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Re: Integrity Checking vs. Typing [Re: RDFS bug "A property can have at most one range property"]

From: Peter F. Patel-Schneider <pfps@research.bell-labs.com>
Date: Sun, 18 Nov 2001 12:06:27 -0500
To: conen@gmx.de
Cc: www-rdf-interest@w3.org
Message-Id: <20011118120627Z.pfps@research.bell-labs.com>
From: Wolfram Conen <conen@gmx.de>
Subject: Integrity Checking vs. Typing [Re: RDFS bug "A property can have at most   one range property"]
Date: Sat, 17 Nov 2001 17:14:42 +0100

> [The context below is RDFS, I briefly discuss two interpretations of
> domain/range (the old one suggested by the RDFS CR and the newer,
> DAMLish interpretation) and claim that choosing either of this
> interpretations has a different impact on deciding the
> disjunctive/conjunctive question. I also discuss the usefulness of both
> interpretations with respect to certain application context and show
> that the newer interpretation is less expressive. Sorry for returning to
> this issue but, as I briefly discuss below, the discussion has mixed
> different issues from the beginning and seldom discussed (application)
> requirements beyond compatibility to DAML/OIL.]

If you are making any claims as to what the RDFS CR suggests, then I think
that you have to consider the second paragraph of its section on

  RDF Schema provides a mechanism for describing such constraints, but does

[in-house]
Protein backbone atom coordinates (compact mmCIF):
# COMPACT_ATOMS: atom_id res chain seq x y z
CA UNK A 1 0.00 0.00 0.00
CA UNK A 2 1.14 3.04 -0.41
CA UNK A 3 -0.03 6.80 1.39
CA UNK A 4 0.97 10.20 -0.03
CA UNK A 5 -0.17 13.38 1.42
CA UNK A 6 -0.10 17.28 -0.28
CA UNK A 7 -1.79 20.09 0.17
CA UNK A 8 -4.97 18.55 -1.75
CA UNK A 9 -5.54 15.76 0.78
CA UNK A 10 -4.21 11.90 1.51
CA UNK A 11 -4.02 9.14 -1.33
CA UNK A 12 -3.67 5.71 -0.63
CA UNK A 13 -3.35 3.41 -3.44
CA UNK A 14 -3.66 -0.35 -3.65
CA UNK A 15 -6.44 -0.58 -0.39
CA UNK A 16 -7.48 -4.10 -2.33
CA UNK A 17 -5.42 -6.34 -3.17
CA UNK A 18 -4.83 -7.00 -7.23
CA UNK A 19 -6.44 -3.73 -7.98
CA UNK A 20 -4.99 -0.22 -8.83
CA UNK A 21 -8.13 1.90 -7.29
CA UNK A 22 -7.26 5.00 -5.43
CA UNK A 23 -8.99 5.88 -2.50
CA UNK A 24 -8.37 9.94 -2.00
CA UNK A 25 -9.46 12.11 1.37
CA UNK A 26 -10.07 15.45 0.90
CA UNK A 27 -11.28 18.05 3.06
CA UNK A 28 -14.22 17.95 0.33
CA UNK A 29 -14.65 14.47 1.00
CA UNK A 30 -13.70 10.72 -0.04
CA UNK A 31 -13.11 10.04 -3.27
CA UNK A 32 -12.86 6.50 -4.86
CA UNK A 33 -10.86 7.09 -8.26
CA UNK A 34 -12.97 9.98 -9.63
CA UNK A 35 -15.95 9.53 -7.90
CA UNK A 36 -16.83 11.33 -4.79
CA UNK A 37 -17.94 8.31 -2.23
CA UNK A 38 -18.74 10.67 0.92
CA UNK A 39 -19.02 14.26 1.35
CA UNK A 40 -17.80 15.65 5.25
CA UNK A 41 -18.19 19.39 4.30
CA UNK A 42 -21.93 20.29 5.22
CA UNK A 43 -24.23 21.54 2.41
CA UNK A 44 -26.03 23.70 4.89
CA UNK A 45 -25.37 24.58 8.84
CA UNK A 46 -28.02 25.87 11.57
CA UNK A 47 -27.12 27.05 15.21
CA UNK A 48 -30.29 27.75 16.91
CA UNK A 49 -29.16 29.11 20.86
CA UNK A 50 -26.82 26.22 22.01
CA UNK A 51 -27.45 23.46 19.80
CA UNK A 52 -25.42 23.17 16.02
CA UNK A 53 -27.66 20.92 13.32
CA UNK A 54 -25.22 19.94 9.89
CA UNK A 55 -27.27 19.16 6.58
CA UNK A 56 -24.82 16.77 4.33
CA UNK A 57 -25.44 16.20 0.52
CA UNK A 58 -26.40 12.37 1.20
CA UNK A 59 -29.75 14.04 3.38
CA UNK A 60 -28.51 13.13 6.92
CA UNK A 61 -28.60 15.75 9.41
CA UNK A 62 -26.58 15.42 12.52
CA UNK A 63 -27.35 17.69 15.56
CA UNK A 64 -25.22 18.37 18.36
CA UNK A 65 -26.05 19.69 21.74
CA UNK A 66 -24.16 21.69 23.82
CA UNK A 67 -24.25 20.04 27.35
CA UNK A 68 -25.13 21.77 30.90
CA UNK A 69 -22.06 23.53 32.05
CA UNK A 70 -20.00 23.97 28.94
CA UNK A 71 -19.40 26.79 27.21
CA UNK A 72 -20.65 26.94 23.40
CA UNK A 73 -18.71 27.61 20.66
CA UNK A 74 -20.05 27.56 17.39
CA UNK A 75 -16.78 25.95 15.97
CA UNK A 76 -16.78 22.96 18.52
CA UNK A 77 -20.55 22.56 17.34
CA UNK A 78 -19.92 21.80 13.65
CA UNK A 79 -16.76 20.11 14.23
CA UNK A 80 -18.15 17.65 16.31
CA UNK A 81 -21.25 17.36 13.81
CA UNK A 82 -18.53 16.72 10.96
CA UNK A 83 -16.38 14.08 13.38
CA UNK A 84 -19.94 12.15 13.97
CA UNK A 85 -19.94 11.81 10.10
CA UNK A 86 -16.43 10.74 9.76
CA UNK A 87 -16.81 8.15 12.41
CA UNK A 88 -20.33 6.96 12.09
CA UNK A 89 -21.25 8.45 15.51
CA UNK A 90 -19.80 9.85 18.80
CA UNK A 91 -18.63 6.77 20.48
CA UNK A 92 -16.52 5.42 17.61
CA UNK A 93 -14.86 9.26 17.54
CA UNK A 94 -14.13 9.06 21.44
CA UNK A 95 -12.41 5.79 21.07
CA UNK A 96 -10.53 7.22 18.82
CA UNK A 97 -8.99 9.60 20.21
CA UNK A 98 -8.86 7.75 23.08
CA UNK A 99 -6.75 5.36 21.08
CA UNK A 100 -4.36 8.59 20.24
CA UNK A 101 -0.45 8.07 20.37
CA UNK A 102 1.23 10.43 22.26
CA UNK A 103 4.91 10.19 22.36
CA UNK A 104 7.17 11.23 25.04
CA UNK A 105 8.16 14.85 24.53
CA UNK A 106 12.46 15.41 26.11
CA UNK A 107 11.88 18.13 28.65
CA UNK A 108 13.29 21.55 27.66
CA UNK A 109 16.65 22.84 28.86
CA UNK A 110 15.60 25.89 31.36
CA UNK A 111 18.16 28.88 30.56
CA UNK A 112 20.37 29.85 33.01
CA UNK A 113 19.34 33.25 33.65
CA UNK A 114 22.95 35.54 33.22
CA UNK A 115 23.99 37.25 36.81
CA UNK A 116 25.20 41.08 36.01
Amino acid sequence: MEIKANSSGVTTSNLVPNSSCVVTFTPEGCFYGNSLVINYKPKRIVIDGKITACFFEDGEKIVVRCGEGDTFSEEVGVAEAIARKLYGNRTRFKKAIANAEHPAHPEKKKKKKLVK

not say whether or how an application must process the constraint
  information.  For example, while an RDF schema can assert that an
  <code>author</code> property is used to indicate resources that are
  members of the class <code>Person</code>, it does not say whether or how
  an application should act in processing that class information. We expect
  that different applications will use these constraints in different ways
  - e.g., a validator will look for errors, an interactive editor might
  suggest legal values, and a reasoning application might infer the class
  and then announce any inconsistencies.

There you have it---the ultimate cop-out.

From this, I don't see how anyone can claim that the RDFS CR comes down on
the side of integrity constraints.  

Peter F. Patel-Schneider
Bell Labs Research
Received on Sunday, 18 November 2001 12:08:26 UTC

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